By Rachel Webster

Christmas Island (Australia)

I wonder whether a ship captain was pleased to spot land on an auspicious day? I can imagine that assigning names according to the calendar might remove the challenge of thinking something creative or avoid the political intrigue involved in selecting a VIP to honour. Perhaps the islands named Wednesday, Thursday, Friday and Sunday were particularly difficult to name. Moving on to all things seasonal however, there are two islands named Christmas, Kiritimati in the Pacific (pronounced Christmas and named by Captain Cook) and Christmas Island in the Indian Ocean.

The Christmas Island featuring in today’s blog post was named by Captain William Mynors who sailed by in the East India Company ship Royal Mary in December 1643. Captain Swan was the first European to actually visit in 1688, and William Dampier reported the island as uninhabited after his landing in 1699. It lies in the Indian Ocean, about 220 miles south of the Indonesian island of Java and is now an Australian Territory.

Mineral surveys carried out by Dr John Murray during the 1872-76 HMS Challenger expedition predicted that there would be a good source of phosphate in the region, and Britain annexed the island in 1888 with a view to mine for rock phosphate. The major use of mined phosphate is to make plant fertilisers, but it is a finite resource which could run out in future. Phosphate contains phosphorous (the P in NPK fertiliser) which is an essential element for life. As well as using phosphorous in DNA strands and cell membranes, it is important in plants as a constituent of the chemical which is produced to capture energy from the sun. Plants with a phosphate deficiency become stunted, crops show a reduced yield and leaves may develop purple-tinges.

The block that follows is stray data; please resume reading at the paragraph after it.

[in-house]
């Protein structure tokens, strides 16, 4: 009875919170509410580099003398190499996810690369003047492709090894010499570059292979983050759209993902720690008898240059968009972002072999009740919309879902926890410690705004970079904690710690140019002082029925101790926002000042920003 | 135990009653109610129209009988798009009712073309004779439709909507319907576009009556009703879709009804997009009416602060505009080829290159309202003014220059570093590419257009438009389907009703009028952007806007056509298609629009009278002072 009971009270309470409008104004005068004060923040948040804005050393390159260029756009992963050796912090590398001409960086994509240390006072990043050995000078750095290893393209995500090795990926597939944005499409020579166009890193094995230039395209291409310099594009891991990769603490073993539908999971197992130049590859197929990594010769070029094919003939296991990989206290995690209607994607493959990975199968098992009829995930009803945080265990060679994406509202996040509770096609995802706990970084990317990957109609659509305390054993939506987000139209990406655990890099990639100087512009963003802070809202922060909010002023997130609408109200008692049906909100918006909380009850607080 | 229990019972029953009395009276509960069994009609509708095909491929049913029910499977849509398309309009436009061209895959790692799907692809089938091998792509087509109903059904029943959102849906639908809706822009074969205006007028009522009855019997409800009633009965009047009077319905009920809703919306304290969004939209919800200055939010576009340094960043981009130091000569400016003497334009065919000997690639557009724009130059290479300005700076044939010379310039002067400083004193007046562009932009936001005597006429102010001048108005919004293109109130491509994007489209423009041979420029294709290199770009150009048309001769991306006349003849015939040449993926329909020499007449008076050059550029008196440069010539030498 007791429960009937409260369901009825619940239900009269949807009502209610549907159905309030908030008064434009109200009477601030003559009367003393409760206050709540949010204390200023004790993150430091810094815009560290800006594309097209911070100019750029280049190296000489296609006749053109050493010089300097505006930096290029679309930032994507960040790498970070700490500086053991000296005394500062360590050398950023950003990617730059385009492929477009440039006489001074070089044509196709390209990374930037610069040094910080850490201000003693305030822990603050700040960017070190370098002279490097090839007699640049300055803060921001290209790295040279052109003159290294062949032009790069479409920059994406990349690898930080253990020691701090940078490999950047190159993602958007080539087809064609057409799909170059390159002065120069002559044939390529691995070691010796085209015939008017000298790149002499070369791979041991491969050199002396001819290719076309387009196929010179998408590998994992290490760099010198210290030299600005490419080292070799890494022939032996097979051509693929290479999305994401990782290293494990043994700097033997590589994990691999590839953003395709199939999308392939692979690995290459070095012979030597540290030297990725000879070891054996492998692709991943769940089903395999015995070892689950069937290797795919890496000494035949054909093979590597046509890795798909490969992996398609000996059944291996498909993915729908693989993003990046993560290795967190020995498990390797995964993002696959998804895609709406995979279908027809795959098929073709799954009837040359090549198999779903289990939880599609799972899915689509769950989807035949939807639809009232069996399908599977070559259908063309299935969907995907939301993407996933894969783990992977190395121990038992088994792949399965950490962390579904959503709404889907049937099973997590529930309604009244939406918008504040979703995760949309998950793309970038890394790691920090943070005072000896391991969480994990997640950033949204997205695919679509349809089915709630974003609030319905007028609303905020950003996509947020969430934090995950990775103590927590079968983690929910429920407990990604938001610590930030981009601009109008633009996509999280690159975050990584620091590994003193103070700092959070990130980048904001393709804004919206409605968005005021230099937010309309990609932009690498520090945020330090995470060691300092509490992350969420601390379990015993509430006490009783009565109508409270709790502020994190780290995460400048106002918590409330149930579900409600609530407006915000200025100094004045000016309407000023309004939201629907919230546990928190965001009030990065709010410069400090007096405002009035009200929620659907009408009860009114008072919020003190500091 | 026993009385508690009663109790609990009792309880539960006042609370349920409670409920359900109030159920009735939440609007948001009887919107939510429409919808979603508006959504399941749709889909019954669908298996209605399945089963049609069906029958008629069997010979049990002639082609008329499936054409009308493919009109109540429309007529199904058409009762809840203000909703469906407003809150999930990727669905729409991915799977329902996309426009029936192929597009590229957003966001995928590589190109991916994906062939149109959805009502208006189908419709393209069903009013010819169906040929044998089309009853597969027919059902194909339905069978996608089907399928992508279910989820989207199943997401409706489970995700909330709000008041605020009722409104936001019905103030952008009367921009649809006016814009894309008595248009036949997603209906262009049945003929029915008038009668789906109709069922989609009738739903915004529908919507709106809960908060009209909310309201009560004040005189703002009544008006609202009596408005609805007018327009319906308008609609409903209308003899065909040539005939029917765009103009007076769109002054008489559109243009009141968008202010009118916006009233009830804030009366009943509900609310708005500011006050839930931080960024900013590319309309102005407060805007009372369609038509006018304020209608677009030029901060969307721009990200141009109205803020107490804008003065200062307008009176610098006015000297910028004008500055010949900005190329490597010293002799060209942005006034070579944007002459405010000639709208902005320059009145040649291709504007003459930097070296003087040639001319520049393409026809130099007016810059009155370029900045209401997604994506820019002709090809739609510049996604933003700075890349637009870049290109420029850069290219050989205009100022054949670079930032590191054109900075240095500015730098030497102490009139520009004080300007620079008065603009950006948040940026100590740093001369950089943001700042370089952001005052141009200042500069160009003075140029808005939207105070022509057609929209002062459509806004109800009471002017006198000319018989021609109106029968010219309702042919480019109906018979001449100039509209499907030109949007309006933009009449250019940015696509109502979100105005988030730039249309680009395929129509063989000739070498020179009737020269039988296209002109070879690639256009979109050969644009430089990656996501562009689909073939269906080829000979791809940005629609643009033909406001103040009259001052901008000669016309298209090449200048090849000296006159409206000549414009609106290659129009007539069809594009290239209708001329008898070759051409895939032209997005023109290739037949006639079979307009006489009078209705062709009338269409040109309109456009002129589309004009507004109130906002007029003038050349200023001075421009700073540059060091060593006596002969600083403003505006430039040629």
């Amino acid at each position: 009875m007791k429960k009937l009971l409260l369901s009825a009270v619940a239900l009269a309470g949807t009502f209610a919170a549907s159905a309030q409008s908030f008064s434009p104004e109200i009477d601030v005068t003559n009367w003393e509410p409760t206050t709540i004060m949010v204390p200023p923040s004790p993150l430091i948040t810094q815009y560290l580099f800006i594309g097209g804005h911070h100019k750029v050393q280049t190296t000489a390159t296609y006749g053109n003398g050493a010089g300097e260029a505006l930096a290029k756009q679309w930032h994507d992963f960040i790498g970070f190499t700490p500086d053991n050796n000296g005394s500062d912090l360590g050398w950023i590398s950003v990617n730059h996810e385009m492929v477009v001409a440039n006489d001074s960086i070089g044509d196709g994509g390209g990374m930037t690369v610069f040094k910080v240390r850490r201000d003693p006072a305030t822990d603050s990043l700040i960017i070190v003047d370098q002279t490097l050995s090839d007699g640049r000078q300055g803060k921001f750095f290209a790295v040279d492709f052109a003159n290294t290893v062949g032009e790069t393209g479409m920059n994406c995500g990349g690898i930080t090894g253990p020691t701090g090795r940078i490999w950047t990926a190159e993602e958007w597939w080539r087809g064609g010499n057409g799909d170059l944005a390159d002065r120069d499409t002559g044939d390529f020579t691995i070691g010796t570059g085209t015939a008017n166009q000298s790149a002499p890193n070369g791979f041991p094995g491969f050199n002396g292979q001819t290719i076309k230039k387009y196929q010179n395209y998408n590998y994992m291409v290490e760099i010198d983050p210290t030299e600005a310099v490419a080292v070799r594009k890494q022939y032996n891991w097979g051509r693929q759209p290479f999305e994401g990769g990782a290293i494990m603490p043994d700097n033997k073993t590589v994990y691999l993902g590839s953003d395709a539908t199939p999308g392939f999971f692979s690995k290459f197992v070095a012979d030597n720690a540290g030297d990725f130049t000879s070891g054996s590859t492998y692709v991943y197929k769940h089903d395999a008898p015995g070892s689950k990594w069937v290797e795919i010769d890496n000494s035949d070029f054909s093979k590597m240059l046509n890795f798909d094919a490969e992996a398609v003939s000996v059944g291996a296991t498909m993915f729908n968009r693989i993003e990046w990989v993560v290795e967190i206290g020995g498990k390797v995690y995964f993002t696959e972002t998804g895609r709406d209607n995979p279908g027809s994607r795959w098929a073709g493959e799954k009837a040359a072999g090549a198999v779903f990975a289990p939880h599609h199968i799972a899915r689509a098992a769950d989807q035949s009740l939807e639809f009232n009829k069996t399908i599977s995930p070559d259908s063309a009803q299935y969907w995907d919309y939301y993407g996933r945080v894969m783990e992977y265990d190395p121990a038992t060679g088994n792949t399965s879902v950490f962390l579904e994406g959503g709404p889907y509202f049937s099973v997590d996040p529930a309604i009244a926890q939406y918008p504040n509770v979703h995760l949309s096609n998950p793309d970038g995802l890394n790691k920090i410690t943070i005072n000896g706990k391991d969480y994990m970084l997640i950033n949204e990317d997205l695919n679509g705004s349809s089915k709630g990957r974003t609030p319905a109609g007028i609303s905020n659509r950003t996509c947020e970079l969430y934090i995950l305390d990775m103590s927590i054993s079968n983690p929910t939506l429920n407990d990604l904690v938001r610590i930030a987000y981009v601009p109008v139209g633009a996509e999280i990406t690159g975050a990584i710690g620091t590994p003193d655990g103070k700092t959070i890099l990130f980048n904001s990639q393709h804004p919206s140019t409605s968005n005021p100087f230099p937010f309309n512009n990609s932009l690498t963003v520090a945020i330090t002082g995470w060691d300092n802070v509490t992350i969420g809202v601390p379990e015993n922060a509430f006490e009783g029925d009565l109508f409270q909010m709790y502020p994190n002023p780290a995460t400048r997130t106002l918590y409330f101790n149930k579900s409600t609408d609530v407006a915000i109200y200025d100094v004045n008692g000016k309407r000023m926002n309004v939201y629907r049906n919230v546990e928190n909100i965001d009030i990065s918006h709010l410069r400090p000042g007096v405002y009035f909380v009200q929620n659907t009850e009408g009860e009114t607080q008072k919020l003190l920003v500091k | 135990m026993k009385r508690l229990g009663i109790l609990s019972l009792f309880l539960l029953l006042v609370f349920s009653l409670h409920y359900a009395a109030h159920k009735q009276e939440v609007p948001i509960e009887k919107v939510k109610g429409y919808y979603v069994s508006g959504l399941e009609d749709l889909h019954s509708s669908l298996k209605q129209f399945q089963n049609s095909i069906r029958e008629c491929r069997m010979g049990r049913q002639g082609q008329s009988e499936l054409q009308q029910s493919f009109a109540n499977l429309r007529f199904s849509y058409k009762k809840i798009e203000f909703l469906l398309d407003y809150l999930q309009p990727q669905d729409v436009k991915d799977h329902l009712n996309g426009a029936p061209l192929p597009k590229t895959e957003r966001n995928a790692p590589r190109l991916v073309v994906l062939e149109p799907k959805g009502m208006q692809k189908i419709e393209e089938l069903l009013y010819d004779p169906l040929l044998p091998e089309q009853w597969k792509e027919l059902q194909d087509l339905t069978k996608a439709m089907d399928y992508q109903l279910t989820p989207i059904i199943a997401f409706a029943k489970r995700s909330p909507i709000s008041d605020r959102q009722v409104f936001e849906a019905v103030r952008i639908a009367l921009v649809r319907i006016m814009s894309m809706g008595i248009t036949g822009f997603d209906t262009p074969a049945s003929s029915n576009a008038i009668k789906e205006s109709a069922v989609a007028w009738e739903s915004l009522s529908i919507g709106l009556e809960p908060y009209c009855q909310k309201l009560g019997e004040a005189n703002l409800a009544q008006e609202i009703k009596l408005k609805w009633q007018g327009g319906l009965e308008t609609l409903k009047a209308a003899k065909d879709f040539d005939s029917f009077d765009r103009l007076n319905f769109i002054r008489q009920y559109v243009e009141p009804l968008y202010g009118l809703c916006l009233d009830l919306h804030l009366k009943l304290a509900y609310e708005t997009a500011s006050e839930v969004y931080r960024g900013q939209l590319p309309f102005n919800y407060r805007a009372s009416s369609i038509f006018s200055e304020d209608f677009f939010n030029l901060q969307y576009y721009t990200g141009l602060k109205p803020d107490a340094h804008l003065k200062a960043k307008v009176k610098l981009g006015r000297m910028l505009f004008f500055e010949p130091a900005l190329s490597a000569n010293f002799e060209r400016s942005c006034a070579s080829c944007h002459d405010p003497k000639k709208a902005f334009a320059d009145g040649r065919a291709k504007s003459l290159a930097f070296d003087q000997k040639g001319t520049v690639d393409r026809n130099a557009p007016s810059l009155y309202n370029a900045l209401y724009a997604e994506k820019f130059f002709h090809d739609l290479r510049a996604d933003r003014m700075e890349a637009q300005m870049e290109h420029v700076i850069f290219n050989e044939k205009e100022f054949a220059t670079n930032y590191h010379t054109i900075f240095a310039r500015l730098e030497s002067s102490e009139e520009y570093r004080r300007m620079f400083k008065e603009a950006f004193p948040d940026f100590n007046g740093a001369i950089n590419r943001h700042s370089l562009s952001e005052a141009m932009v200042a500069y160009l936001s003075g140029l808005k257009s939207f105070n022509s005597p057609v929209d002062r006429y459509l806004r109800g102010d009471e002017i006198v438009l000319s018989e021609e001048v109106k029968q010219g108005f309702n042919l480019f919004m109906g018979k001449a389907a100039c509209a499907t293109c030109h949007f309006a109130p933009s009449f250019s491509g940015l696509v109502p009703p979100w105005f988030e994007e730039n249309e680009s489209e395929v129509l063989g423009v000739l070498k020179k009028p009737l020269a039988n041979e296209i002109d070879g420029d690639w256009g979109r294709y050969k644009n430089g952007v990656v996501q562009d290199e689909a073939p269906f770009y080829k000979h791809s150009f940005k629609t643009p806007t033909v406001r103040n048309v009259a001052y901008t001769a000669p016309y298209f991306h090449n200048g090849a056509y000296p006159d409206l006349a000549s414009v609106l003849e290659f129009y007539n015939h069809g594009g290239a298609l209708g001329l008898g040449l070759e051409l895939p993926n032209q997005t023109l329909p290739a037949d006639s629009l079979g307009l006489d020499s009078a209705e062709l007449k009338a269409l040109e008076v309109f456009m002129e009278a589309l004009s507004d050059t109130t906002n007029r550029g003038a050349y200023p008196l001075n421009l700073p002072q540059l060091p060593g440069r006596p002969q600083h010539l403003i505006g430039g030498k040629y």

From 1897 to 1898 William Charles Andrews, a geologist from the British Museum, surveyed the island before mining started, including an assessment of the local flora and fauna. These herbarium sheets are some of the specimens collected during his 10 month long reconnaissance trip. Many more are held in the herbaria of the Natural History Museum and Kew, and the report of his voyage is available to read thanks to the excellent Biodiversity Heritage Library.

Christmas Island has a number of different ecosystems from the shore-line to the tropical rainforests of the plateau and is home to about 200 plant species, some of which are endemic. Endemics are species which are not found anywhere else in the world. With such limited geographical ranges, endemics are often targets of conservation efforts as they could be easily lost. Mining continues to be an important industry on Christmas Island, but part of the island is protected as an Australian National Park. The national park covers over 60% of the island as well as areas of its fringing coral reef.


Dictionary of British and Irish Botanists and Hoticulturalists by Ray Desmond

A monograph of Christmas Island (Indian Ocean); physical features and geology by Charles W Andrews

The Christmas Island tourist board:

For more on this and other fascinating herbarium facts visit Herbology Manchester

Editors note: If you are feeling the cold of a northern hemisphere at present then you might like to visit the ‘Plan your trip‘ section of the Christmas Island web site.


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